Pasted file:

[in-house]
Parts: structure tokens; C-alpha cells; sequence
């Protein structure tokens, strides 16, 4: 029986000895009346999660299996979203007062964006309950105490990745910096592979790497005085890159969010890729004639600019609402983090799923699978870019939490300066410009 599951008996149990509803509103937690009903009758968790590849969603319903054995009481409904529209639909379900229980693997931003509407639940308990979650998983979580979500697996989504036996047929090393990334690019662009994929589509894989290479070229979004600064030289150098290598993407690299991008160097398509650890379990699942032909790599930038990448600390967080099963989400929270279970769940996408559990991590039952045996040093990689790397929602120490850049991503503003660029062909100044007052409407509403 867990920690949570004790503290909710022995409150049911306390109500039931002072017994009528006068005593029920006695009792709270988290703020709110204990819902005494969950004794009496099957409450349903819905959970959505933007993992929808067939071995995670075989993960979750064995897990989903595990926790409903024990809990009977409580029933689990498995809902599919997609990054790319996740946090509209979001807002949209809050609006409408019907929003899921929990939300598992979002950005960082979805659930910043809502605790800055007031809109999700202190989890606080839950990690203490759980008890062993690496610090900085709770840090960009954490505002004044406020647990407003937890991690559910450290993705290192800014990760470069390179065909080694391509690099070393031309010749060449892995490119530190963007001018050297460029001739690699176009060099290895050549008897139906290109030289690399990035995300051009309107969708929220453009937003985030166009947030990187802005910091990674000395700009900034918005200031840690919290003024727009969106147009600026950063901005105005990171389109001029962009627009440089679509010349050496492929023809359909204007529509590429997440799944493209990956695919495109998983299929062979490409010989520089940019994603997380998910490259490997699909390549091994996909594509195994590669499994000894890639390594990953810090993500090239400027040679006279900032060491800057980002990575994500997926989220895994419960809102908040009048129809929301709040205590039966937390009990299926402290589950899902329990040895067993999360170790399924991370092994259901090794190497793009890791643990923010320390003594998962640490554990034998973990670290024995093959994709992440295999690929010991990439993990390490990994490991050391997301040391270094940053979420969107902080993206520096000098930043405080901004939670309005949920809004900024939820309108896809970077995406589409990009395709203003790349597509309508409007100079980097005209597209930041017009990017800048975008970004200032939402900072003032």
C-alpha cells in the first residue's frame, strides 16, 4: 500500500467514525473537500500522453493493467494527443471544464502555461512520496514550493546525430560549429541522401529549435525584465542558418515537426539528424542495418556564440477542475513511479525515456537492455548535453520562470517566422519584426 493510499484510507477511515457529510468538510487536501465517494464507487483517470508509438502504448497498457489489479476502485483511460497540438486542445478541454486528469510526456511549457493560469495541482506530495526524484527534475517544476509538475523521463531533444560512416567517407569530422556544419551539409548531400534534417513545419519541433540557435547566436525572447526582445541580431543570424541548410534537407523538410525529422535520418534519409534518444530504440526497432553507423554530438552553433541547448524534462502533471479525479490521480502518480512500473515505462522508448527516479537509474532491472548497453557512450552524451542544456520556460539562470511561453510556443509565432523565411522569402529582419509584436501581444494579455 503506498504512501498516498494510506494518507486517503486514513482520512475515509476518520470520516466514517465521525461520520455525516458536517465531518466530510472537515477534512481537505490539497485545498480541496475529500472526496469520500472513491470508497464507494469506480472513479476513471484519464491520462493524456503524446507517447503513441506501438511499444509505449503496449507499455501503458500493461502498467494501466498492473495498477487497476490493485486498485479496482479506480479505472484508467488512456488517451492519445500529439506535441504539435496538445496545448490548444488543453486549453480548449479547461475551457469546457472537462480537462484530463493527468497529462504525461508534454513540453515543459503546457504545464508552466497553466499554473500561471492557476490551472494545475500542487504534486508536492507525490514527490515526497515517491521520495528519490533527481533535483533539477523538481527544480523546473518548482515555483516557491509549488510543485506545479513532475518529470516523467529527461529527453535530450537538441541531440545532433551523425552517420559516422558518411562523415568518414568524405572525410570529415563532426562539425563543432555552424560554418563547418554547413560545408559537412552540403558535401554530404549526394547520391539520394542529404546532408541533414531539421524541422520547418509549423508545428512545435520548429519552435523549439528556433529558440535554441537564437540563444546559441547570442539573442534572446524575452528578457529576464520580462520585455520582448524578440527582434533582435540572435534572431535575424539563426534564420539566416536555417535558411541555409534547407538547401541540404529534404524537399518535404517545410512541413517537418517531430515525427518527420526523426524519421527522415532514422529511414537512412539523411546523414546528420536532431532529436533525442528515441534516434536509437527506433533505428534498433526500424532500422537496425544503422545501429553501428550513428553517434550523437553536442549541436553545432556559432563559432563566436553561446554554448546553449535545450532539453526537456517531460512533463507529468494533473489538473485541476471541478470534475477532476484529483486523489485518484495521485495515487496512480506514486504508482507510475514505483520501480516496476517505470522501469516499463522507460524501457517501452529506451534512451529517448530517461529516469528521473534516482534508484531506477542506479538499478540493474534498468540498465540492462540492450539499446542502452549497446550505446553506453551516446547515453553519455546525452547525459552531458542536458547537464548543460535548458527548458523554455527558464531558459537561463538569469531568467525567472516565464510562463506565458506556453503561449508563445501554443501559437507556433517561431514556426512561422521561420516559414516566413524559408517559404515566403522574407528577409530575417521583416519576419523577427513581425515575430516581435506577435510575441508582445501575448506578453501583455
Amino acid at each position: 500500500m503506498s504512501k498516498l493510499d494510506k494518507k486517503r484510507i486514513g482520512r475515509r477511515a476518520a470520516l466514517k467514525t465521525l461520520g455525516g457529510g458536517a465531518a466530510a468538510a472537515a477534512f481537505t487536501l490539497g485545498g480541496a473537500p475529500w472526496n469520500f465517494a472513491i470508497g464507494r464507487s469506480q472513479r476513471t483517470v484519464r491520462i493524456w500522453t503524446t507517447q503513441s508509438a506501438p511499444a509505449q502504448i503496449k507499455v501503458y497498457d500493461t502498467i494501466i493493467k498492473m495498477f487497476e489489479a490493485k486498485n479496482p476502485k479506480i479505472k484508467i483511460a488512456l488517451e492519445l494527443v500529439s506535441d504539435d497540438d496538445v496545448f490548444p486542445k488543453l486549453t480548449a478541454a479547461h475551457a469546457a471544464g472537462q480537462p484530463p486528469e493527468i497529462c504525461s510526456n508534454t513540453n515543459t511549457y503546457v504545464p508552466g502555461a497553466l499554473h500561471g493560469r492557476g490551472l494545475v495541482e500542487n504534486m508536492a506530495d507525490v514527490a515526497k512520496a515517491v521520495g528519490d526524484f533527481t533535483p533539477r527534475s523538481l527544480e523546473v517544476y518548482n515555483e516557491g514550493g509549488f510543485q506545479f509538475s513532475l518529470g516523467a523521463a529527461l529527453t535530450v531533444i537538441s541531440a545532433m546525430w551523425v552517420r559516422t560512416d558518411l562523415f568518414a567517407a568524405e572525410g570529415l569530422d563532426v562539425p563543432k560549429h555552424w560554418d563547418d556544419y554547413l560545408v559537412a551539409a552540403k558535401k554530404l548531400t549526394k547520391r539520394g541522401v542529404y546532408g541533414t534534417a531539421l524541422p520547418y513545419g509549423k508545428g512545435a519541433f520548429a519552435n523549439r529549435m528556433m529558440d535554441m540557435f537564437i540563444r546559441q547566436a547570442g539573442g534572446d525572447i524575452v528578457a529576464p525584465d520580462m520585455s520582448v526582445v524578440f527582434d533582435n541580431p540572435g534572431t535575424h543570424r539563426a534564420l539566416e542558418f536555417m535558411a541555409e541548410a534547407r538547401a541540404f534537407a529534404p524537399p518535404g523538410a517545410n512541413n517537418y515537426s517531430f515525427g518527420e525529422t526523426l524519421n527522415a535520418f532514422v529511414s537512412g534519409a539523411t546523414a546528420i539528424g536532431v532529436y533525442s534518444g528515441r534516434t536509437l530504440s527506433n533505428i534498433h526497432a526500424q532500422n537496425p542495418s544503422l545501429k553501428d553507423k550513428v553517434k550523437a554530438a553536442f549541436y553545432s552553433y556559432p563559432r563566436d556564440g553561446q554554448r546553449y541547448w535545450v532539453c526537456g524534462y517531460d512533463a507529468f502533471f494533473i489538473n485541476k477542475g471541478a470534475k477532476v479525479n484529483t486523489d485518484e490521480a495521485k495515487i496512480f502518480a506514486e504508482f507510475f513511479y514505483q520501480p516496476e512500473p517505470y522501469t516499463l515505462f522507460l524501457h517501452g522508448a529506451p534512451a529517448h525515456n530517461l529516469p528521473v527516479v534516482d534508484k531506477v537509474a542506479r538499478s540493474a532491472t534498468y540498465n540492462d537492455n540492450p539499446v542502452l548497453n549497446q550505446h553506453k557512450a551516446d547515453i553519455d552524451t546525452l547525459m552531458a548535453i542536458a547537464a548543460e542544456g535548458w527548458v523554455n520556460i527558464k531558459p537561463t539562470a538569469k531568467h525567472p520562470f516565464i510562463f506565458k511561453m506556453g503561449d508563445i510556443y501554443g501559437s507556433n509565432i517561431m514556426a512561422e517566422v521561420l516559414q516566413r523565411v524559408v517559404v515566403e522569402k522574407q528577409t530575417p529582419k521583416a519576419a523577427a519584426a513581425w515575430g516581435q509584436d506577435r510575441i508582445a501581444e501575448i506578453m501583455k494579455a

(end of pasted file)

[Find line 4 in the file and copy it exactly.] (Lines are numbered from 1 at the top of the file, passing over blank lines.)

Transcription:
C-alpha cells in the first residue's frame, strides 16, 4: 500500500467514525473537500500522453493493467494527443471544464502555461512520496514550493546525430560549429541522401529549435525584465542558418515537426539528424542495418556564440477542475513511479525515456537492455548535453520562470517566422519584426 493510499484510507477511515457529510468538510487536501465517494464507487483517470508509438502504448497498457489489479476502485483511460497540438486542445478541454486528469510526456511549457493560469495541482506530495526524484527534475517544476509538475523521463531533444560512416567517407569530422556544419551539409548531400534534417513545419519541433540557435547566436525572447526582445541580431543570424541548410534537407523538410525529422535520418534519409534518444530504440526497432553507423554530438552553433541547448524534462502533471479525479490521480502518480512500473515505462522508448527516479537509474532491472548497453557512450552524451542544456520556460539562470511561453510556443509565432523565411522569402529582419509584436501581444494579455 503506498504512501498516498494510506494518507486517503486514513482520512475515509476518520470520516466514517465521525461520520455525516458536517465531518466530510472537515477534512481537505490539497485545498480541496475529500472526496469520500472513491470508497464507494469506480472513479476513471484519464491520462493524456503524446507517447503513441506501438511499444509505449503496449507499455501503458500493461502498467494501466498492473495498477487497476490493485486498485479496482479506480479505472484508467488512456488517451492519445500529439506535441504539435496538445496545448490548444488543453486549453480548449479547461475551457469546457472537462480537462484530463493527468497529462504525461508534454513540453515543459503546457504545464508552466497553466499554473500561471492557476490551472494545475500542487504534486508536492507525490514527490515526497515517491521520495528519490533527481533535483533539477523538481527544480523546473518548482515555483516557491509549488510543485506545479513532475518529470516523467529527461529527453535530450537538441541531440545532433551523425552517420559516422558518411562523415568518414568524405572525410570529415563532426562539425563543432555552424560554418563547418554547413560545408559537412552540403558535401554530404549526394547520391539520394542529404546532408541533414531539421524541422520547418509549423508545428512545435520548429519552435523549439528556433529558440535554441537564437540563444546559441547570442539573442534572446524575452528578457529576464520580462520585455520582448524578440527582434533582435540572435534572431535575424539563426534564420539566416536555417535558411541555409534547407538547401541540404529534404524537399518535404517545410512541413517537418517531430515525427518527420526523426524519421527522415532514422529511414537512412539523411546523414546528420536532431532529436533525442528515441534516434536509437527506433533505428534498433526500424532500422537496425544503422545501429553501428550513428553517434550523437553536442549541436553545432556559432563559432563566436553561446554554448546553449535545450532539453526537456517531460512533463507529468494533473489538473485541476471541478470534475477532476484529483486523489485518484495521485495515487496512480506514486504508482507510475514505483520501480516496476517505470522501469516499463522507460524501457517501452529506451534512451529517448530517461529516469528521473534516482534508484531506477542506479538499478540493474534498468540498465540492462540492450539499446542502452549497446550505446553506453551516446547515453553519455546525452547525459552531458542536458547537464548543460535548458527548458523554455527558464531558459537561463538569469531568467525567472516565464510562463506565458506556453503561449508563445501554443501559437507556433517561431514556426512561422521561420516559414516566413524559408517559404515566403522574407528577409530575417521583416519576419523577427513581425515575430516581435506577435510575441508582445501575448506578453501583455